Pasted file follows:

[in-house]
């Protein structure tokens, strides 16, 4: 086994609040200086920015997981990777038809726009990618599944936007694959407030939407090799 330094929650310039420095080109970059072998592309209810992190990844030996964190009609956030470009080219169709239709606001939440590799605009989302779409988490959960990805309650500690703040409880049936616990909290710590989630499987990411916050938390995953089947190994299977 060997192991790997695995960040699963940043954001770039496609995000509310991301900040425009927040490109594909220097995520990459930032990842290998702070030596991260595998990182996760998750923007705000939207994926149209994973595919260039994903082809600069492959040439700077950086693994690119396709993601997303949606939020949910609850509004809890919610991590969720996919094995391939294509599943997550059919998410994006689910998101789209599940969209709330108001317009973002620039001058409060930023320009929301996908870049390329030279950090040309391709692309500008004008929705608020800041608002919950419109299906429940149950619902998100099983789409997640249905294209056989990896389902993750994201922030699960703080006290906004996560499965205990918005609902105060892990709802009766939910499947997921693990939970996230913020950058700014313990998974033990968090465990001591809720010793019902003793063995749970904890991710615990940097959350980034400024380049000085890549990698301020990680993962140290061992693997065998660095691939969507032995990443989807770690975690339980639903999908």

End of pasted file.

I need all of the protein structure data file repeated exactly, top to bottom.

[in-house]
């Protein structure tokens, strides 16, 4: 086994609040200086920015997981990777038809726009990618599944936007694959407030939407090799 330094929650310039420095080109970059072998592309209810992190990844030996964190009609956030470009080219169709239709606001939440590799605009989302779409988490959960990805309650500690703040409880049936616990909290710590989630499987990411916050938390995953089947190994299977 060997192991790997695995960040699963940043954001770039496609995000509310991301900040425009927040490109594909220097995520990459930032990842290998702070030596991260595998990182996760998750923007705000939207994926149209994973595919260039994903082809600069492959040439700077950086693994690119396709993601997303949606939020949910609850509004809890919610991590969720996919094995391939294509599943997550059919998410994006689910998101789209599940969209709330108001317009973002620039001058409060930023320009929301996908870049390329030279950090040309391709692309500008004008929705608020800041608002919950419109299906429940149950619902998100099983789409997640249905294209056989990896389902993750994201922030699960703080006290906004996560499965205990918005609902105060892990709802009766939910499947997921693990939970996230913020950058700014313990998974033990968090465990001591809720010793019902003793063995749970904890991710615990940097959350980034400024380049000085890549990698301020990680993962140290061992693997065998660095691939969507032995990443989807770690975690339980639903999908």